After a nice long summer we educators are to be well rested up and ready to enthusiastically welcome the new school year. Parents are going broke purchasing all their childrens' clothing and school supplies while the kids are excited about meeting their new teacher and classmates - maybe.
Yesterday I attended a workshop day that was required by contract. The first presentation concerned Differentiated Instruction. The presentation went well and there was quite a bit of dialogue amongst the participants. As I listened I realized that I could have been sitting in a workshop back in the nineties. Many of those present still maintained a competitive concept in grading their students on how well the students were able to regurgitate what they, the teacher, poured into them on a daily basis. Somewhere along the generations of teachers, the idea of teaching kids "how to learn" and "problem solve" has gotten lost.
Between government mandates and ridiculous textbooks' scope and sequences, kids' learning experiences are bottled and served on a silver platter. The kids get 40 minutes to absorb that information. This method goes on over a specific time period before the students have to regurgitate it on a piece of paper that many can't even read or want to read.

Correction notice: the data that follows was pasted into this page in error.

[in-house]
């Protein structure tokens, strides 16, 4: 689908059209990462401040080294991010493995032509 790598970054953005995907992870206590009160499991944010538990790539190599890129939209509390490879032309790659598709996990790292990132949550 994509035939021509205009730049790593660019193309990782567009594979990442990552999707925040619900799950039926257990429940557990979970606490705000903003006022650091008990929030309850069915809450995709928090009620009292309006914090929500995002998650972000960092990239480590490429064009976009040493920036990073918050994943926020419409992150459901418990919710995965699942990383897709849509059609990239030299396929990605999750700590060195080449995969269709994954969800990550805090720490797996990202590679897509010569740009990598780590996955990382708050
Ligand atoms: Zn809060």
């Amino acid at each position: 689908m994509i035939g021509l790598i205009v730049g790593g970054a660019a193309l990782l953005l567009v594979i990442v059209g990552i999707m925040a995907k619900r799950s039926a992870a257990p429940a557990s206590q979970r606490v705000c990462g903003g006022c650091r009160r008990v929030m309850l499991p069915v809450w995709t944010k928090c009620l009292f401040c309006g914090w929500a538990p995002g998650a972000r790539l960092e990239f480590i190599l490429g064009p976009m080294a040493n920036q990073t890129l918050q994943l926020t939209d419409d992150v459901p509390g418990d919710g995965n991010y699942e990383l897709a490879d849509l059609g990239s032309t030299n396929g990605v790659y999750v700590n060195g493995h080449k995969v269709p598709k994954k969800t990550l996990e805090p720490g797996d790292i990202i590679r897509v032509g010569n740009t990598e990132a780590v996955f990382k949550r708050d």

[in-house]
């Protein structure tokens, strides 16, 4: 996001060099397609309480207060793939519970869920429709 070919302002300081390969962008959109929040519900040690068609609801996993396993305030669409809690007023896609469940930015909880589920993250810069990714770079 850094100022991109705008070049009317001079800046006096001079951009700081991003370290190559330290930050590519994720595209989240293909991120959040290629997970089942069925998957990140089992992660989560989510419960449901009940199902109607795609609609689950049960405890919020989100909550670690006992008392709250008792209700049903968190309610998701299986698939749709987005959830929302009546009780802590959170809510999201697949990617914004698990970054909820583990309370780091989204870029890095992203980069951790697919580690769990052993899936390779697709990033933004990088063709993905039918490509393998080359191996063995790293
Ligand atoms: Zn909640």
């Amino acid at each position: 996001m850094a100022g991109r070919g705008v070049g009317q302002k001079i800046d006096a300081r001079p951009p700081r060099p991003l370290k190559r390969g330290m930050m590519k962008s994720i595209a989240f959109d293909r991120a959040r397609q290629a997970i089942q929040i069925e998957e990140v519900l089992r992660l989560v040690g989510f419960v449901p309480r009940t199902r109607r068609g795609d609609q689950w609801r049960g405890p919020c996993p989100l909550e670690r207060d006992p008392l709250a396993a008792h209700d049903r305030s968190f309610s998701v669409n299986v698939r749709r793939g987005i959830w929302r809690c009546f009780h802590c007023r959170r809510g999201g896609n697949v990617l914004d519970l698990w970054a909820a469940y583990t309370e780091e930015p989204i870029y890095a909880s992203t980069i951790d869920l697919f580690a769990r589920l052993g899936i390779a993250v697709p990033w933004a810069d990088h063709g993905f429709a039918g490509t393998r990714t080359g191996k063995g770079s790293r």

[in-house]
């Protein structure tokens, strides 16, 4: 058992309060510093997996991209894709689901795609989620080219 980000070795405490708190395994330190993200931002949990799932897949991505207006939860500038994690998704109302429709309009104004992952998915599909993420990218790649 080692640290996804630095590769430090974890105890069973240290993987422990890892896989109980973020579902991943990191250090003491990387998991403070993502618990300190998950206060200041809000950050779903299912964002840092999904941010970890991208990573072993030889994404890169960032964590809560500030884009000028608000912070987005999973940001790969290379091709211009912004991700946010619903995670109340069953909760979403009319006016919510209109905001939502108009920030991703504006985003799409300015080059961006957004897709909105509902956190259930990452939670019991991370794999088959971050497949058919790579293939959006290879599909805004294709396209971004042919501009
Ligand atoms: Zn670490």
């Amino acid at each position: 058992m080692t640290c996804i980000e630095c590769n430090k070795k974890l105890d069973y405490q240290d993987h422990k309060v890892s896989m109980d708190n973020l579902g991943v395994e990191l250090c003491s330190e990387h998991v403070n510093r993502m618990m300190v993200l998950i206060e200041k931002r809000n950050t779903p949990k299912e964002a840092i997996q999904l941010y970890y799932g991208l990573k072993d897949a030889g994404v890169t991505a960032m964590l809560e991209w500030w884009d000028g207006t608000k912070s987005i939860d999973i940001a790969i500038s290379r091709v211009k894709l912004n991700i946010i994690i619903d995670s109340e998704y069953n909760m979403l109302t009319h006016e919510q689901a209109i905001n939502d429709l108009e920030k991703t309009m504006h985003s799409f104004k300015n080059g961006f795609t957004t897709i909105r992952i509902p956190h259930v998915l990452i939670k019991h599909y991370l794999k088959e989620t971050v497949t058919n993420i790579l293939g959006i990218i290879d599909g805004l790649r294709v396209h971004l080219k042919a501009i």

Fortunately there are some teachers who are renegades, always looking for unique and fun ways to serve their lessons but they are few and far apart. I was able to find a couple of this rare breed of educator and have some intelligent conversations with them about ways to teach their kids how to learn. This type of teacher searches for successful and experienced educators who understand how children learn; what children want to learn; and how to manage their classrooms.
They are able to fulfill the sharing of knowledge necessary to meet the mandates of State testing guidelines without resorting to the canned lessons provided within textbooks. They utilize alternative assessments to guide their lessons and alternative evaluations to measure their students' learning. They learn from their students thus are flexible and able to spontaneously change from one teaching technique to another within a lesson. They are continuously changing teaching strategies to keep their students alert and motivated. Kids love challenges and of course out maneuvering the system.
I guess my definition of a "Highly Qualified" teacher and the government's definition are certainly different. When I think of highly qualified, I think of someone who has extensive experience and has been successful utilizing multiple strategies and techniques in sharing their knowledge, not as someone who has taken a specified number of credits within a specialized field. Sure the government's highly qualified teacher has knowledge but that's not any good if they can't successfully share what they know.
I can tell you now that I am not the smartest person in the world by a long shot, but I do know how to learn about what I don't know and problem solve obstacles. These skills were sharpened when I went back for my MA as a Learning Consultant in the early 1990's. I was challenged by the "new" student. Technology advances, ADHD and of course the advanced curriculum that they were to learn became challenges to me.